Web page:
Myringotomy: What You Need To Know


Myringotomy is a surgery process in which a small opening is made in the tympanic membrane of the eardrum, generally in both the ears. Also known as tympanotomy or myringotcentesis, the procedure is employed for drawing out the fluid in the middle ear through incision, by inserting ear tubes at both the ends.

What Is The Purpose Of Myringotomy?

It is an optional treatment for irritation of middle ear, in which the fluid is suctioned out from the ear canal, and a tube is positioned inside to permit drainage in case there’s an infection. Effusion or accumulation of fluid escaping from blood vessels lasting longer than 12 weeks, without responding to drug treatment is a condition called glue ear. In case such a situation persists for 4 to 6 months, the recommended treatment is Myringotomy.

Effusion can last for around 3 months or more in 10% of children, when the disease is said to be chronic. Systemic steroids may just come to rescue in such a case, but there are risks associated with it. Even after 3 months of effusion in a child, if medical treatment does not come to rescue, myringtomy is recommended, with an objective to take a sample fluid to examine for infection, to relieve symptoms and to restore hearing.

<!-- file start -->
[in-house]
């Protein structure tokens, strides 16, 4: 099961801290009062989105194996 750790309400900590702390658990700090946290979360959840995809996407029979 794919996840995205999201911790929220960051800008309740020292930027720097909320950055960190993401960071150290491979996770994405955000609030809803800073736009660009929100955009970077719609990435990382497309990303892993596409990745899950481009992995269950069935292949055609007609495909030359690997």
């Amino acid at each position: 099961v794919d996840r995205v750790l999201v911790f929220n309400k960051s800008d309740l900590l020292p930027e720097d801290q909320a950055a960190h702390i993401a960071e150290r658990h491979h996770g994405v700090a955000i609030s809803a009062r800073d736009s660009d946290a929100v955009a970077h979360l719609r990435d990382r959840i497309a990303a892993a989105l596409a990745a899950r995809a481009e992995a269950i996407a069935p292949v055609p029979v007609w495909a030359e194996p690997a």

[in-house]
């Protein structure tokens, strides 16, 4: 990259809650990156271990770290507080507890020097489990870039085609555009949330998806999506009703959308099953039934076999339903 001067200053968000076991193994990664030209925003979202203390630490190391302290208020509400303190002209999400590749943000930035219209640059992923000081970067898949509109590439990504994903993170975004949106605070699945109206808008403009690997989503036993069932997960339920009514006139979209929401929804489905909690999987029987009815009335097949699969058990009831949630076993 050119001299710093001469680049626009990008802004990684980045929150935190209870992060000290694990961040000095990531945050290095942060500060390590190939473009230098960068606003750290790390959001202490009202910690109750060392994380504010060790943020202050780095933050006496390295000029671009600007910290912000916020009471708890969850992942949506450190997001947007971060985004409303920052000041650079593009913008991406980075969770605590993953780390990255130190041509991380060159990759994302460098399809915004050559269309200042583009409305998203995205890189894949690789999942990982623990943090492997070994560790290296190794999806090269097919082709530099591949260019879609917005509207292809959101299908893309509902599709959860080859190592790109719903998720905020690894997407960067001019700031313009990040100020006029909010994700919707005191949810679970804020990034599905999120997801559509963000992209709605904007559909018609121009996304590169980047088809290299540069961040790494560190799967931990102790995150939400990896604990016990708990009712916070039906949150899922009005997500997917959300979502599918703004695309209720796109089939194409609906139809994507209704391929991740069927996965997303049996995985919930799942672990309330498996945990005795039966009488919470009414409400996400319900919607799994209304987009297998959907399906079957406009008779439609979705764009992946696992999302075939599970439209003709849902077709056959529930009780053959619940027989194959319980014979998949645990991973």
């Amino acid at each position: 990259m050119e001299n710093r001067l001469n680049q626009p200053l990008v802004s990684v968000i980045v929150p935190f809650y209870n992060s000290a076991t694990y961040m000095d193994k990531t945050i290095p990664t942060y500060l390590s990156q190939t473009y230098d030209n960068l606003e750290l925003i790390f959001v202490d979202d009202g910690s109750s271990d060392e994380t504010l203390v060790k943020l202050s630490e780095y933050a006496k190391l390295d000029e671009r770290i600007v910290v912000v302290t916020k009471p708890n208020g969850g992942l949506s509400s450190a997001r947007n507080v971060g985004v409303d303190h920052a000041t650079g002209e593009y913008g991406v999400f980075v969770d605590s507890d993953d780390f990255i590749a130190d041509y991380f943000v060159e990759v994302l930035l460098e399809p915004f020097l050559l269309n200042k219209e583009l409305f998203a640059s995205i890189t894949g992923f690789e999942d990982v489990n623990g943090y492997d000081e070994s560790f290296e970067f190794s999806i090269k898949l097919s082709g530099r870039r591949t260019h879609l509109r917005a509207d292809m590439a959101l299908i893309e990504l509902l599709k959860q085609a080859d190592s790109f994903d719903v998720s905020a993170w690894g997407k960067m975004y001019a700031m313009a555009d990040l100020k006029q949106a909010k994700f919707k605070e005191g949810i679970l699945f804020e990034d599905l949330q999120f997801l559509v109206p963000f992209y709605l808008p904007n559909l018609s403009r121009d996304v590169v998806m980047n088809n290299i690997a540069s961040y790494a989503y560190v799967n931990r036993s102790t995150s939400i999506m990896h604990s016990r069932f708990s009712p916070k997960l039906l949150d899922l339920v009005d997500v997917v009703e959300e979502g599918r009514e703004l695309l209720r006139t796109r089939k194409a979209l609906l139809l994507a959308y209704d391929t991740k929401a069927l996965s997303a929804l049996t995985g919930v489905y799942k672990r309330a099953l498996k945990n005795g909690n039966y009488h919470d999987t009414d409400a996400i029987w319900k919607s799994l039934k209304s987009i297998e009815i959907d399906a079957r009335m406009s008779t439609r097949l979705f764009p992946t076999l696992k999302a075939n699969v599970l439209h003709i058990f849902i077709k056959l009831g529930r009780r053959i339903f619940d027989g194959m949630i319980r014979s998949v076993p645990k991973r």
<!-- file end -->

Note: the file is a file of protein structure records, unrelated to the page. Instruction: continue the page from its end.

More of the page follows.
During the process, ear tubes can be inserted into the split position, while the eardrums heal around them. Within 6-12 months, they either fall out on their own or removed by the surgeon.  With the tubes in position, there’s a channel open between outer ear and middle ear, allowing fresh air to move inside and the fluid draining out without pressure building up in middle ear. Hearing is restored immediately, with minimum risk of reappearance.

What Are The Risks Associated With It?

Some of the potential risks associated with Myringotomy surgical procedure include:

  • Formation of cholesterol in the middle ear and a mass of skin cells that can damage the surrounding bones.
  • Sites of granular nodes formed due to inflammation
  • Permanent eardrum perforation
  • A permanent hole may be formed in the eardrum, if the incision is not healed properly.
  • The ear tube may get trapped inside the middle ear, by moving inward.
  • Surgery may or may not be taken as the permanent cure, since one-fourth of children undergoing the surgery may need revision.
  • Other risks include those related with general anesthesia or sedatives. In order to minimize risks, some patients may favor acupuncture for pain control.

An extra element of post-surgery care is the use of ear plugs to keep the moisture out from accumulating during swimming or bathing, to minimize the risk of discharge and infection.

Parents have often reported that their children start behaving better post myringotomy treatment with the insertion of ear tubes, sleep better, less irritable, hear better and talk better.  In case your child is experiencing any discomfort with the tubes, then you should immediately contact Dr Daniel Samadi to determine the best course of action.